Tag Archives: unconscious

Chuck’s Place: Human Complexity

Working on unity…
– Photo by Jan Ketchel

Carl Jung defined a psychological complex as a ‘feeling toned idea’ that acts quite autonomously in the human psyche. When Jung was performing his word association tests he observed that certain words triggered delayed reaction times and emotional reactions in his experimental subjects. Something ‘else’ was interfering.

This led to his discovery that there are autonomously functioning parts of the psyche acting outside of consciousness. Jung called these influences ‘complexes’. Freud spent his entire career highlighting the Oedipal complex, which he considered the greatest unconscious influence upon the human psyche.

Today we have terms like alters, ego states, fragmented parts or archetypes to depict these autonomous influences upon consciousness. Robert Monroe took Western psychology a step further with his research into out-of-body (OBE) states, where consciousness discovers non-material parts of the self that regularly influence consciousness from subtler planes of existence.

Monroe’s discoveries concur with Hindu science with respect to the emotional/desire body as the first to be encountered in an OBE state. Many OBE explorers report an encounter with excess sexual desire in their early explorations. Monroe also discovered a preponderance of sexual preoccupation by many travelers who had left human form through physical death, as they remained fixated on sexual activity, though lacking a physical body.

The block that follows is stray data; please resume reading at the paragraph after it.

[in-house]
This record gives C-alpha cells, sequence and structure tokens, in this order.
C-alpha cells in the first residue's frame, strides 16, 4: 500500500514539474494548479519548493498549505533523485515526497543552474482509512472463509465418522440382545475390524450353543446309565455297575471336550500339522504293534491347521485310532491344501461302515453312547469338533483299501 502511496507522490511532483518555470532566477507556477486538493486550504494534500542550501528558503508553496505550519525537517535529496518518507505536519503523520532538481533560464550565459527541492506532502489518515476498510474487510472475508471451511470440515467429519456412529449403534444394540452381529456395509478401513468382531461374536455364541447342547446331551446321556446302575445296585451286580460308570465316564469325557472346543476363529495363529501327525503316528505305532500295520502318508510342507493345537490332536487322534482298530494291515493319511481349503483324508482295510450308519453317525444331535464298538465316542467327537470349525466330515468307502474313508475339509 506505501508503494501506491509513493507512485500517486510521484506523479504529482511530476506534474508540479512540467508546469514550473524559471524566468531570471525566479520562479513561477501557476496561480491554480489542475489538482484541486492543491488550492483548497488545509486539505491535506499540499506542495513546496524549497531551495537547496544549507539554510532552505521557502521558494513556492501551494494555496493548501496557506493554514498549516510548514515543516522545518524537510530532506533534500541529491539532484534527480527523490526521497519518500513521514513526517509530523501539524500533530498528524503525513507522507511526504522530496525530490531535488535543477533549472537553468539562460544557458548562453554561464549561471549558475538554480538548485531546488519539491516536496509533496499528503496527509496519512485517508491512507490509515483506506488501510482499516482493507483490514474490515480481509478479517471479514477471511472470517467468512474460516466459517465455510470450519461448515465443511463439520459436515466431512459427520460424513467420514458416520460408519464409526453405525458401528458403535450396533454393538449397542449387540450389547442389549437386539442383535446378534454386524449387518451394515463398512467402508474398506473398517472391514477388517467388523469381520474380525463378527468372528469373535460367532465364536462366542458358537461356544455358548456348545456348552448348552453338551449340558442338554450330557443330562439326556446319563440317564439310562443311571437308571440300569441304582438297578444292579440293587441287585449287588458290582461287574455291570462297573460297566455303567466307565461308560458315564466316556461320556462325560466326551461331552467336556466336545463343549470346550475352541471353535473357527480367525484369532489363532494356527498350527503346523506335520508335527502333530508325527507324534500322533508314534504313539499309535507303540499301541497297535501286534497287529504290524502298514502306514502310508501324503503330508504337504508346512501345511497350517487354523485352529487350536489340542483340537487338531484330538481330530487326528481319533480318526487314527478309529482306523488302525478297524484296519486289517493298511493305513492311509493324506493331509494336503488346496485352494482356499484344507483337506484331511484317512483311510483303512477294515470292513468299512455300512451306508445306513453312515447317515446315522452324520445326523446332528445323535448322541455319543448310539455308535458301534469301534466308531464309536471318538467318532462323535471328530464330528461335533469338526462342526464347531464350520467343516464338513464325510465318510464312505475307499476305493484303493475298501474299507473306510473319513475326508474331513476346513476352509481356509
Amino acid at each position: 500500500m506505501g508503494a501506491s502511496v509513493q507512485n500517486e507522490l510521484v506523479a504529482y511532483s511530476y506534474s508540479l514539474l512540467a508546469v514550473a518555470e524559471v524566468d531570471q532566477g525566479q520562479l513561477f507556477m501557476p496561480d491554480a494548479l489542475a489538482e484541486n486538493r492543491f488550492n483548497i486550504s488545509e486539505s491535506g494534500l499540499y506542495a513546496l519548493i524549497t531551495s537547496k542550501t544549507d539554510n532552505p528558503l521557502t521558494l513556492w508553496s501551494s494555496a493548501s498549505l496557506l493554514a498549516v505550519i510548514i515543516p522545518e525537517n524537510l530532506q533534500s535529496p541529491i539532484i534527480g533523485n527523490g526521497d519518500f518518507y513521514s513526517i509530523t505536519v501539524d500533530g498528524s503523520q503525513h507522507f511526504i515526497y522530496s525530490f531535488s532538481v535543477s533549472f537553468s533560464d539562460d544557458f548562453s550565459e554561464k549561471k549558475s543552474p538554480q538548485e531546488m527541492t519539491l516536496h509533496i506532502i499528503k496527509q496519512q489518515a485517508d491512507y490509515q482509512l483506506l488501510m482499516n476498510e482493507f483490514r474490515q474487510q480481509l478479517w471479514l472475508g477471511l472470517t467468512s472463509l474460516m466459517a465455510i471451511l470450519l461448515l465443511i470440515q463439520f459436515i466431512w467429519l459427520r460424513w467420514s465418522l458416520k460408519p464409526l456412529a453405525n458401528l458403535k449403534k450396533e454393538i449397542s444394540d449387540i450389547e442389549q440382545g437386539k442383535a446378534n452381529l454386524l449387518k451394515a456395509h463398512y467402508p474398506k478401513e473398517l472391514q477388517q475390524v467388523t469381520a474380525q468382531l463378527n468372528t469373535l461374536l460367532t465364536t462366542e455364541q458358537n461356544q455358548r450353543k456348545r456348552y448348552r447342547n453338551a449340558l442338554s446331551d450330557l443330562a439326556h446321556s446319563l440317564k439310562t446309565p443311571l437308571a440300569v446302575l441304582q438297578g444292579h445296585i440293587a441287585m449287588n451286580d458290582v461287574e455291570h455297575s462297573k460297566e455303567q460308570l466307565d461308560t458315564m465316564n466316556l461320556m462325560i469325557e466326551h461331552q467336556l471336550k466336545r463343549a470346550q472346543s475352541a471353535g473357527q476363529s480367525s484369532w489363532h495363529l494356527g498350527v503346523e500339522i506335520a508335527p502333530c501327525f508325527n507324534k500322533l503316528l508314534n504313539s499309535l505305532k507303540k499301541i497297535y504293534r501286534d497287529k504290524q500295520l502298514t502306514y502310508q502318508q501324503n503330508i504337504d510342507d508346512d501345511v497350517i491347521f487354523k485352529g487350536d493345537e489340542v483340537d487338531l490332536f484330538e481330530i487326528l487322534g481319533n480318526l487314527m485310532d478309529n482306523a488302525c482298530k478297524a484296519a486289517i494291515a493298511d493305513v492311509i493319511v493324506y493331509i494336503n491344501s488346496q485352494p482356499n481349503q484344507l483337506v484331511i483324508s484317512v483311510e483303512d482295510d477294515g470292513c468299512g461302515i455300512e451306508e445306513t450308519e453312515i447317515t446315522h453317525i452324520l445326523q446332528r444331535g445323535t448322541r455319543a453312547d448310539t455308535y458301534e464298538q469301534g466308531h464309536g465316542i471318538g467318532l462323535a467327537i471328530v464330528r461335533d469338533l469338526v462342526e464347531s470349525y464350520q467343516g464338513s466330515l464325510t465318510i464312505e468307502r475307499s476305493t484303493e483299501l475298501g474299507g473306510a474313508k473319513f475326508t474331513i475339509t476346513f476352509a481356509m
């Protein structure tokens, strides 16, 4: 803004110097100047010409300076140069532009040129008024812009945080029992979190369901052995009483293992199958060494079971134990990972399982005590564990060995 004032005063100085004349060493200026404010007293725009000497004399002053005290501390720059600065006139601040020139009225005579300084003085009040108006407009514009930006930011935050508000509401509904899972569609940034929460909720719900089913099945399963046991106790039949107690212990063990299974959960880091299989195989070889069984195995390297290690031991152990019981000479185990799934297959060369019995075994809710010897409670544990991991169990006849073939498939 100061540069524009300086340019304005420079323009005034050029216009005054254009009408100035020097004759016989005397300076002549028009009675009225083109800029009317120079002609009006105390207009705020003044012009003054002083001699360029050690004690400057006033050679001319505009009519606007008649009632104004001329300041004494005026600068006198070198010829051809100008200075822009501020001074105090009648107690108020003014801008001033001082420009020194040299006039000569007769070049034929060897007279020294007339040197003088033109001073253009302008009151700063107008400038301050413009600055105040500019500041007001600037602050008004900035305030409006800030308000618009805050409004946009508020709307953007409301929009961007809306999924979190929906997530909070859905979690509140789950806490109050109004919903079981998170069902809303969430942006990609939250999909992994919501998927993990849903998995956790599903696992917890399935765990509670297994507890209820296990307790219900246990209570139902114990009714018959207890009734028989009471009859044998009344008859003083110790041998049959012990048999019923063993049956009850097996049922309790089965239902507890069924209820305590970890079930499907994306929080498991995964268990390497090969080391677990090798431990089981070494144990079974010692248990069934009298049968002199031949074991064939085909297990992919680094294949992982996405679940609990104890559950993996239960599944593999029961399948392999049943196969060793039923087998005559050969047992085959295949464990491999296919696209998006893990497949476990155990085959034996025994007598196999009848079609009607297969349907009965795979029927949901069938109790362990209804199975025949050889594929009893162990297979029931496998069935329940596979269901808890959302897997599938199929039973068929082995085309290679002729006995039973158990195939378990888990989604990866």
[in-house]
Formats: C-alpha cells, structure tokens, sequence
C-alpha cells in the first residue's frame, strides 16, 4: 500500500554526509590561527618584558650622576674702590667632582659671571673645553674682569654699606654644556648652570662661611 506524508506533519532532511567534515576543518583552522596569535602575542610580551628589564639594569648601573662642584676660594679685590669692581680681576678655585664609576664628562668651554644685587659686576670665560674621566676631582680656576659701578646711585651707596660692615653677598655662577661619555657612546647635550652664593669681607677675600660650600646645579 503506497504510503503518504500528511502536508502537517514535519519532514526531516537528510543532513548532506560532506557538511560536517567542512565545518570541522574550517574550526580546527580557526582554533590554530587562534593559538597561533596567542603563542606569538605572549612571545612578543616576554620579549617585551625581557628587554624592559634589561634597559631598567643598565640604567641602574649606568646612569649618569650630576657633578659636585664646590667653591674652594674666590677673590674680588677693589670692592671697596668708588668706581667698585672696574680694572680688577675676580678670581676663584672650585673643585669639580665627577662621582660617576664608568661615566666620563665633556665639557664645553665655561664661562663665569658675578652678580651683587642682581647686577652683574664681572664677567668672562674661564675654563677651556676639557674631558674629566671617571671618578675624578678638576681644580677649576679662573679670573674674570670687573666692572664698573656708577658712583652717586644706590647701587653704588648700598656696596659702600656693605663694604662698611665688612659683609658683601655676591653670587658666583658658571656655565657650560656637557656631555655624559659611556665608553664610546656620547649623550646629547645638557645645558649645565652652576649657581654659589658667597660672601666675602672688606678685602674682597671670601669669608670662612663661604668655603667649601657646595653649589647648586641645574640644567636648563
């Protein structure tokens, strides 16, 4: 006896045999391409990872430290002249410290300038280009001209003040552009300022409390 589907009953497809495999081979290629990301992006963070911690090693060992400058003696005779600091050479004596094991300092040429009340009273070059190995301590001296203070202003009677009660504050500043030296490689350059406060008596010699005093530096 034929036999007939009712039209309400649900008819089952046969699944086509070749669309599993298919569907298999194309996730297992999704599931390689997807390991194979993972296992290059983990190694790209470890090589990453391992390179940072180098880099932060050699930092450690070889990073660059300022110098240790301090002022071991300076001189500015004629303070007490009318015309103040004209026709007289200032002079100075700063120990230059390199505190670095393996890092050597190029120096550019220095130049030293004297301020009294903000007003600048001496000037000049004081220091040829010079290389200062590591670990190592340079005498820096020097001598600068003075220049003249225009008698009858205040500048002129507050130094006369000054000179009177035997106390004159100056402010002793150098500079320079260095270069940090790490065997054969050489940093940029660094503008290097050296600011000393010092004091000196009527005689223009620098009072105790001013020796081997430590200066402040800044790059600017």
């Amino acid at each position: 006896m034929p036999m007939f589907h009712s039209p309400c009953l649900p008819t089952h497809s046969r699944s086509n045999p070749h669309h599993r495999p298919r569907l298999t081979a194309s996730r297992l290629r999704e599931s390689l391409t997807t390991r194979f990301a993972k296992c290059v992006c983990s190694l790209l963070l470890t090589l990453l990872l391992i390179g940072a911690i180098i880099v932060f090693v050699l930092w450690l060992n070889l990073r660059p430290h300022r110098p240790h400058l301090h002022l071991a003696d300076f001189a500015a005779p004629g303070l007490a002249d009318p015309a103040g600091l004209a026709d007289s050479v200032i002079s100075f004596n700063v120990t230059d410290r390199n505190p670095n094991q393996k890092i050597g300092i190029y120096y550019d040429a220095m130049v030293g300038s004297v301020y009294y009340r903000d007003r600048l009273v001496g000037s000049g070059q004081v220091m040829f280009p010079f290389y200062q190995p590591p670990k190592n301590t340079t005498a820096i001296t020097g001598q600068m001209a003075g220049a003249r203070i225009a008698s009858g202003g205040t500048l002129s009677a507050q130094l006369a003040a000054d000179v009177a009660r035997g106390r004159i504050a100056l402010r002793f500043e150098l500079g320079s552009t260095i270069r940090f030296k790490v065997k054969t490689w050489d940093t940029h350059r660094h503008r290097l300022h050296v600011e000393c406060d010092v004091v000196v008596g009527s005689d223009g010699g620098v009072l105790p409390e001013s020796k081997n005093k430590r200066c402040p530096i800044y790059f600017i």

Monroe’s discovery certainly lays credence to Freud’s emphasis upon the overarching significance of sexuality for human beings. Sex may be the major karmic issue that sends disembodied spirits back into human life. Monroe also reported encounters on the astral plane with the energy body of sleeping human beings, equally preoccupied with sex in their dream states.

Beyond sex are the many emotional attachments that humans, in their energy body OBE states, are found to be preoccupied with. Civilization, with its emphasis upon reason, uniformity and conformity, has suppressed and repressed the spontaneous living of impulse. What we previously considered as repressed and contained within the psyche in the physical body may be very actively living on the astral plane outside of human consciousness.

The current polarized attitudinal split in the human race might actually reflect this polarized split within the human psyche, manifesting as an outer collective opposition. If we distill this opposition, it could be reduced to, simply, reason vs impulse. Resolution of this opposition is fundamental to unified progress.